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|Title:||Reconceptualizing Identity Formation: Predictors of Racial and National Identity Centrality across Various Racial Groups|
|Abstract:||Existing models of racial identity formation take a Dominant-Minority approach, in which racial minorities’ identity construction is explained under a broad “People of Color” framework. This approach is remiss to generalize the identity formation of racial minorities, and it ultimately disregards the distinctive lived experiences of Blacks, Asians, and Hispanics in America. Additionally, national identity discourse is bereft of a solid understanding of the relationship between race and national identity and more generally, the factors that predict national identity centrality among a diverse group of Americans. The present study sought to add nuance to our understanding of racial and national identity centrality formation among Whites, Blacks, Asians, and Hispanics in America. Using data from the American National Election Study 2016 Time Series, results indicated that predictors of racial and national identity centrality have differential effects among the examined racial groups, which I argue is a result of the heterogeneity of the American experience.|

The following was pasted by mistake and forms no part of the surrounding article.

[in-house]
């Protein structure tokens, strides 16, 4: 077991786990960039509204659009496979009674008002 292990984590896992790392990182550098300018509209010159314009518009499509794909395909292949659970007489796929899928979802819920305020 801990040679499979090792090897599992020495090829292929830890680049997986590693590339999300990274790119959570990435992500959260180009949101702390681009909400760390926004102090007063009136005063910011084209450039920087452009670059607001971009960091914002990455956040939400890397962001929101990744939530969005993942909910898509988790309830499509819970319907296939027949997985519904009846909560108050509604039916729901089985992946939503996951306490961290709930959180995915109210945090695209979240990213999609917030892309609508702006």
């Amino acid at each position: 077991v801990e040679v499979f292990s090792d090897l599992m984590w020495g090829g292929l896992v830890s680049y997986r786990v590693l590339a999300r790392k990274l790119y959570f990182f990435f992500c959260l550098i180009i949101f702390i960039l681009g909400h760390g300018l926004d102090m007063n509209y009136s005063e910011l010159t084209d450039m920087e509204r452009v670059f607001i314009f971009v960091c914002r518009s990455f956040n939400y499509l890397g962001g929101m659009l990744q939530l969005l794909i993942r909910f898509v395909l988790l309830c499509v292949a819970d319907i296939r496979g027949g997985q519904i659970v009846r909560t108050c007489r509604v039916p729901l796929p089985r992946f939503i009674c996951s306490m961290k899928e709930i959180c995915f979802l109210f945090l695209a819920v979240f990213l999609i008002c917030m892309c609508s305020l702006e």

|Type of Material:||Princeton University Senior Theses|
|Appears in Collections:||Sociology, 1954-2020|
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